The 2006 World Cup ranks fourth in non-unique viewers, behind the World Cup in 1994,2002, as the winner, Italy represented the World in the 2009 FIFA Confederations Cup. The vote to choose the hosts of the 2006 tournament was held in July 2000 in Zürich and it involved four bidding nations after Brazil had withdrawn three days earlier, South Africa and Morocco. Three rounds of voting were required, each round eliminating the nation with the least votes, the first two rounds were held on 6 July 2000, and the final round was held on 7 July 2000, which Germany won over South Africa. Accusations of bribery and corruption have marred the success of Germanys bid from the very beginning, on the very day of the vote, a hoax bribery affair was made public, leading to calls for a re-vote. Oceania delegate Charlie Dempsey, who had initially backed England, had been instructed to support South Africa following Englands elimination and he abstained, citing intolerable pressure on the eve of the vote. Just a week before the vote, the German government under Chancellor Gerhard Schröder lifted their arms embargo on Saudi Arabia, daimlerChrysler invested several hundred million Euro in Hyundai, while one of the sons of the companys founders was a member of FIFAs executive committee.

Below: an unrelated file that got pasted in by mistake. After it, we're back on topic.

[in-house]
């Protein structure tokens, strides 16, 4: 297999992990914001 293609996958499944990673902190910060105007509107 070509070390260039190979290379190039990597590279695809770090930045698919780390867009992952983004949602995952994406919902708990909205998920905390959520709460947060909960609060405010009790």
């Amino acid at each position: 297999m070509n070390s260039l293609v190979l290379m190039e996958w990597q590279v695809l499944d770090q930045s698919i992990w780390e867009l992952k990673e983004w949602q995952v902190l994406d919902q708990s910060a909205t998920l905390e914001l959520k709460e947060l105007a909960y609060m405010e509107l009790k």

Both Volkswagen and Bayer announced investments in Thailand and South Korea, whose respective delegates Worawi Makudi, the sum of 6.7 million Euro was demanded back by Dreyfus. In order to retrieve the money, the Organizing Committee paid an aquivalent sum to the FIFA, allegedly as a German share for the cost of a closing ceremony, the DFB announced they would consider seeking legal action against Der Spiegel. During a press conference on 22 October 2015, Nierbach repeated his stance, according to Niersbach, the payment had been agreed upon during a meeting between Franz Beckenbauer and FIFA president Blatter, with the money being provided by Dreyfus. On the same day, FIFA contradicted Niersbachs statement, saying, By our current state of knowledge, the following day, former DFB president Theo Zwanziger publicly accused Niersbach of lying, saying, It is evident that there was a slush fund for the German World Cup application. According to Zwanziger, the 6.7 million Euros went to Mohamed Bin Hammam, on 22 March 2016 it was announced that the FIFA Ethics Committee was opening proceedings into the bid